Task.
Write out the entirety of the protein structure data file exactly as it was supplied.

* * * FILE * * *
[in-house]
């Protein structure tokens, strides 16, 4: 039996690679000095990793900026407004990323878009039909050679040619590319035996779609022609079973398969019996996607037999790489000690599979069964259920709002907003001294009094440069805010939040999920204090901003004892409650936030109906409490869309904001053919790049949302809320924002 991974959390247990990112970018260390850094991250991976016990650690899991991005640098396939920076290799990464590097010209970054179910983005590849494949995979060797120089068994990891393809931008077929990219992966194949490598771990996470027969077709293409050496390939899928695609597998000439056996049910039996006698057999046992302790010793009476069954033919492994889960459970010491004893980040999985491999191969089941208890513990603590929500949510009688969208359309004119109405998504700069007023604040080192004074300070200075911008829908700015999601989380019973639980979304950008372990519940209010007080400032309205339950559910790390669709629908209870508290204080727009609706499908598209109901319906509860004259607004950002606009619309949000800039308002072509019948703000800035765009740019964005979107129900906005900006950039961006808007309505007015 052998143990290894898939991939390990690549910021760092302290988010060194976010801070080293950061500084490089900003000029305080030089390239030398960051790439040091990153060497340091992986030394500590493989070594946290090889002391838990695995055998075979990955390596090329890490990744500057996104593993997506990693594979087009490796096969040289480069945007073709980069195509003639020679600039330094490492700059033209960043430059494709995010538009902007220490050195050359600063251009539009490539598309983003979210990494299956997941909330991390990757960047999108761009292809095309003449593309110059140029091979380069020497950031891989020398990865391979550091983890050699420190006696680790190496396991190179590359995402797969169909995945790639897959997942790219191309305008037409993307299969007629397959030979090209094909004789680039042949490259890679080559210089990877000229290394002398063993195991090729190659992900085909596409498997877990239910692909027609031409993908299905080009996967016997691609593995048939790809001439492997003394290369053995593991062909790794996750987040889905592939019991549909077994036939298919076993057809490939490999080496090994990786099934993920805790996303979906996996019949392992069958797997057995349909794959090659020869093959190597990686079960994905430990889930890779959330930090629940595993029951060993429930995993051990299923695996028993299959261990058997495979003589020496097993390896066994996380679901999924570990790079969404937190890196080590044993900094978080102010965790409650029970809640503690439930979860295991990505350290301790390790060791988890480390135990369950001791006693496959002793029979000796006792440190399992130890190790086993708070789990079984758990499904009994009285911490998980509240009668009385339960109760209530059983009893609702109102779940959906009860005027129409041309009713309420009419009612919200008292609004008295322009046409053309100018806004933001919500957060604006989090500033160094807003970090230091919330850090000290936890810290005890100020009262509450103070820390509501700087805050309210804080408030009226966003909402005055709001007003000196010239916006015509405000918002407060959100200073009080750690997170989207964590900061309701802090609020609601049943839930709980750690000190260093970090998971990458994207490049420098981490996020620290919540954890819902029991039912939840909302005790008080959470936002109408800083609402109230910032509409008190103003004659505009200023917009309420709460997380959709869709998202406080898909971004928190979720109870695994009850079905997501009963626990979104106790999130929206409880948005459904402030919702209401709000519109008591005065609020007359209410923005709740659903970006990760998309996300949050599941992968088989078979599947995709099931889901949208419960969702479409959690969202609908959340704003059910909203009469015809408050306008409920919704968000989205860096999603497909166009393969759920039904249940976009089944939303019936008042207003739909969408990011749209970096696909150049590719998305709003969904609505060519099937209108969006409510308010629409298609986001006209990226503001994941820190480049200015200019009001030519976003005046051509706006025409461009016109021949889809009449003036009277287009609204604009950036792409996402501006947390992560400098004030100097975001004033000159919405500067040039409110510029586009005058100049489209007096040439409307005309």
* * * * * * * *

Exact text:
[in-house]
């Protein structure tokens, strides 16, 4: 039996690679000095990793900026407004990323878009039909050679040619590319035996779609022609079973398969019996996607037999790489000690599979069964259920709002907003001294009094440069805010939040999920204090901003004892409650936030109906409490869309904001053919790049949302809320924002 991974959390247990990112970018260390850094991250991976016990650690899991991005640098396939920076290799990464590097010209970054179910983005590849494949995979060797120089068994990891393809931008077929990219992966194949490598771990996470027969077709293409050496390939899928695609597998000439056996049910039996006698057999046992302790010793009476069954033919492994889960459970010491004893980040999985491999191969089941208890513990603590929500949510009688969208359309004119109405998504700069007023604040080192004074300070200075911008829908700015999601989380019973639980979304950008372990519940209010007080400032309205339950559910790390669709629908209870508290204080727009609706499908598209109901319906509860004259607004950002606009619309949000800039308002072509019948703000800035765009740019964005979107129900906005900006950039961006808007309505007015 052998143990290894898939991939390990690549910021760092302290988010060194976010801070080293950061500084490089900003000029305080030089390239030398960051790439040091990153060497340091992986030394500590493989070594946290090889002391838990695995055998075979990955390596090329890490990744500057996104593993997506990693594979087009490796096969040289480069945007073709980069195509003639020679600039330094490492700059033209960043430059494709995010538009902007220490050195050359600063251009539009490539598309983003979210990494299956997941909330991390990757960047999108761009292809095309003449593309110059140029091979380069020497950031891989020398990865391979550091983890050699420190006696680790190496396991190179590359995402797969169909995945790639897959997942790219191309305008037409993307299969007629397959030979090209094909004789680039042949490259890679080559210089990877000229290394002398063993195991090729190659992900085909596409498997877990239910692909027609031409993908299905080009996967016997691609593995048939790809001439492997003394290369053995593991062909790794996750987040889905592939019991549909077994036939298919076993057809490939490999080496090994990786099934993920805790996303979906996996019949392992069958797997057995349909794959090659020869093959190597990686079960994905430990889930890779959330930090629940595993029951060993429930995993051990299923695996028993299959261990058997495979003589020496097993390896066994996380679901999924570990790079969404937190890196080590044993900094978080102010965790409650029970809640503690439930979860295991990505350290301790390790060791988890480390135990369950001791006693496959002793029979000796006792440190399992130890190790086993708070789990079984758990499904009994009285911490998980509240009668009385339960109760209530059983009893609702109102779940959906009860005027129409041309009713309420009419009612919200008292609004008295322009046409053309100018806004933001919500957060604006989090500033160094807003970090230091919330850090000290936890810290005890100020009262509450103070820390509501700087805050309210804080408030009226966003909402005055709001007003000196010239916006015509405000918002407060959100200073009080750690997170989207964590900061309701802090609020609601049943839930709980750690000190260093970090998971990458994207490049420098981490996020620290919540954890819902029991039912939840909302005790008080959470936002109408800083609402109230910032509409008190103003004659505009200023917009309420709460997380959709869709998202406080898909971004928190979720109870695994009850079905997501009963626990979104106790999130929206409880948005459904402030919702209401709000519109008591005065609020007359209410923005709740659903970006990760998309996300949050599941992968088989078979599947995709099931889901949208419960969702479409959690969202609908959340704003059910909203009469015809408050306008409920919704968000989205860096999603497909166009393969759920039904249940976009089944939303019936008042207003739909969408990011749209970096696909150049590719998305709003969904609505060519099937209108969006409510308010629409298609986001006209990226503001994941820190480049200015200019009001030519976003005046051509706006025409461009016109021949889809009449003036009277287009609204604009950036792409996402501006947390992560400098004030100097975001004033000159919405500067040039409110510029586009005058100049489209007096040439409307005309």